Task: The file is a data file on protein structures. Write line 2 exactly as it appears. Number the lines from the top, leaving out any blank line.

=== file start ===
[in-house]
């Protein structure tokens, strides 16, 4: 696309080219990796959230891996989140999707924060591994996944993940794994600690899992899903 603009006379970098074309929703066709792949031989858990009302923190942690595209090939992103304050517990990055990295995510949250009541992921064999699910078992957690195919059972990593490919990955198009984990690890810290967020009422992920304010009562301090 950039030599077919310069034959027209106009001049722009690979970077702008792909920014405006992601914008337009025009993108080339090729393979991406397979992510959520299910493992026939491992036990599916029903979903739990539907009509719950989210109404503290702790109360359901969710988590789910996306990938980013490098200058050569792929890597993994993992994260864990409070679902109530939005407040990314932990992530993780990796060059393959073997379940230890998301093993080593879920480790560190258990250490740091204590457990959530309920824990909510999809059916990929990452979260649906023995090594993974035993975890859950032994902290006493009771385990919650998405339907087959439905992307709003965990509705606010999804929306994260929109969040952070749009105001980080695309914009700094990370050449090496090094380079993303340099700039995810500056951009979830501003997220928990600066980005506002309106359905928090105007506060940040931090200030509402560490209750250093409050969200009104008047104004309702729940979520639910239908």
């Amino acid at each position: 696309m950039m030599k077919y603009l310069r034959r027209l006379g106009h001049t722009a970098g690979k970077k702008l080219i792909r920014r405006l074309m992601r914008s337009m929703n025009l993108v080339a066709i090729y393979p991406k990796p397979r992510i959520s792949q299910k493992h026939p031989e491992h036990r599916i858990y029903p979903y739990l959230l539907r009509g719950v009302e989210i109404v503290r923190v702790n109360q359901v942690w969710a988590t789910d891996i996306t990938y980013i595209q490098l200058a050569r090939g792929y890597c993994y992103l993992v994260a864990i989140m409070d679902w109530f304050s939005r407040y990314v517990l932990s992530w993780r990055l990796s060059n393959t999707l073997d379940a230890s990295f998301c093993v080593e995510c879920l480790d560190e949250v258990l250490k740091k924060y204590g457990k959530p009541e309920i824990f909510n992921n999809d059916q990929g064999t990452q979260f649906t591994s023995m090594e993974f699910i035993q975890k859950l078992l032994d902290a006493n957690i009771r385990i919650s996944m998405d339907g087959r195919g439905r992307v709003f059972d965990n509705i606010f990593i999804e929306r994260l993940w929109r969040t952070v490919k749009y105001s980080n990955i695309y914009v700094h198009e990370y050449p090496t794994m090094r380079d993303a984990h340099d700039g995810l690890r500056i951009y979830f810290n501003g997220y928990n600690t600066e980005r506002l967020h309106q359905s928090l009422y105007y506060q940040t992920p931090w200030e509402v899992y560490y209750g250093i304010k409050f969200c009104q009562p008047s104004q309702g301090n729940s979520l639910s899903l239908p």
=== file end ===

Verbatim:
């Protein structure tokens, strides 16, 4: 696309080219990796959230891996989140999707924060591994996944993940794994600690899992899903 603009006379970098074309929703066709792949031989858990009302923190942690595209090939992103304050517990990055990295995510949250009541992921064999699910078992957690195919059972990593490919990955198009984990690890810290967020009422992920304010009562301090 950039030599077919310069034959027209106009001049722009690979970077702008792909920014405006992601914008337009025009993108080339090729393979991406397979992510959520299910493992026939491992036990599916029903979903739990539907009509719950989210109404503290702790109360359901969710988590789910996306990938980013490098200058050569792929890597993994993992994260864990409070679902109530939005407040990314932990992530993780990796060059393959073997379940230890998301093993080593879920480790560190258990250490740091204590457990959530309920824990909510999809059916990929990452979260649906023995090594993974035993975890859950032994902290006493009771385990919650998405339907087959439905992307709003965990509705606010999804929306994260929109969040952070749009105001980080695309914009700094990370050449090496090094380079993303340099700039995810500056951009979830501003997220928990600066980005506002309106359905928090105007506060940040931090200030509402560490209750250093409050969200009104008047104004309702729940979520639910239908």